Rutland Region Chamber of Commerce is host to the Devil’s Bowl Speedway Fan Festival, where cars and drivers from the track’s NASCAR Whelen All-American Series line Center Street.
There’s power in numbers. Consider partnering with other businesses or your association to offer scholarships to students majoring in your profession. Sterling College has a program to give $10,000 grants to help veterans who complete its degree in sustainable agriculture or sustainable food systems to launch farms.
Sterling also created the Pies for People project, a collaborative effort in which volunteers combine surplus squash purée with donated ingredients from High Mowing Organic Seeds, Pete’s Greens, Black Dirt Farm, and King Arthur Flour into healthful and tasty seasonal pies. You could launch your own, similar project using surplus food from gleaned garden spaces or surplus foods from various sources.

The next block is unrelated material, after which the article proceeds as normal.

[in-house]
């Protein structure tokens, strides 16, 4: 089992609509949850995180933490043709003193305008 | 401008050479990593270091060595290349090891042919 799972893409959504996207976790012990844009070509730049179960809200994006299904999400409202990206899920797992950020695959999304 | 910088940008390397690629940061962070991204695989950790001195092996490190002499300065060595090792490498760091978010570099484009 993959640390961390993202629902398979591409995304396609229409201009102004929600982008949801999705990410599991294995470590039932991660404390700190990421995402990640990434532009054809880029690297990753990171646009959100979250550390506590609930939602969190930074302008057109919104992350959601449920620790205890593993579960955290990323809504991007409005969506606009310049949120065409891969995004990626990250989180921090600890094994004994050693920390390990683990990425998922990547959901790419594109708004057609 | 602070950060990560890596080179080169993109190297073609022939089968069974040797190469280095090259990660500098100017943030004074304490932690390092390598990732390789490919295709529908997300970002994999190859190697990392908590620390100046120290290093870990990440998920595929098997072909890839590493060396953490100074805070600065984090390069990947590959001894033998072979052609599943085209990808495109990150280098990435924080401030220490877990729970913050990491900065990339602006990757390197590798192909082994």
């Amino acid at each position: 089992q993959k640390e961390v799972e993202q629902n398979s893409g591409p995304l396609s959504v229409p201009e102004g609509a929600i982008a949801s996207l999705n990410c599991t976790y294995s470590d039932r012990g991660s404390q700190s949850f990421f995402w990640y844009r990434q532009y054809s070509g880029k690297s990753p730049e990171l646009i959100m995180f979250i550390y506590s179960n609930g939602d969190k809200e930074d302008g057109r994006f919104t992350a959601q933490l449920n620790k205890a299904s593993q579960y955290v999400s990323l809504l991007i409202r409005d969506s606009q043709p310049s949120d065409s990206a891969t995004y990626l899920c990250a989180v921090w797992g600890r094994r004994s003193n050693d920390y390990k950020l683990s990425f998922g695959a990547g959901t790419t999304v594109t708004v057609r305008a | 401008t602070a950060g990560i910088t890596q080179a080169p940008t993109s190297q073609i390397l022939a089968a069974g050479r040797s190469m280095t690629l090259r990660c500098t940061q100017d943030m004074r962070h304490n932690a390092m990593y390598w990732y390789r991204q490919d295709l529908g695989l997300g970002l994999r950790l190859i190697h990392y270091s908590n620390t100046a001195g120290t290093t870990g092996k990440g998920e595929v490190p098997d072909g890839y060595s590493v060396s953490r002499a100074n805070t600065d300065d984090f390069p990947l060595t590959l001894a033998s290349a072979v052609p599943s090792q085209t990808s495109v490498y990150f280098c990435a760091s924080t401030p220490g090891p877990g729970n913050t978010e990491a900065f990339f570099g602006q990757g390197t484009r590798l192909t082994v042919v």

Don’t forget how easy it is to give of your expertise (or to give your employees time off to offer their expertise). NPI upgraded the electronics in the YWCA office in Essex Junction. And NPI’s president, John Burton, joined Nick Hinge, a technology consultant, to help prepare 28 desktop computers for donation to Barre School. Technology For Tomorrow (T4T) donated over 1,000 hours of volunteer service for free technology trainings when it united local students and senior citizens, bridging generation gaps and creating more vibrant, inclusive communities.
August saw nearly 4,000 spectators at the sixth annual Vermont Music Fest.
One more idea for the filmmaker in all of us: The Humane Society of Chittenden County sponsors the aCATemy Awards, the Planet Cat Film Festival, in April. Vermonters submit original cat videos for viewing (and voting by the public) on the large screen at Majestic Theatre. If you aren’t the producer type, just buy a ticket and watch.
So go on. Emulate! Imitate! Impersonate! •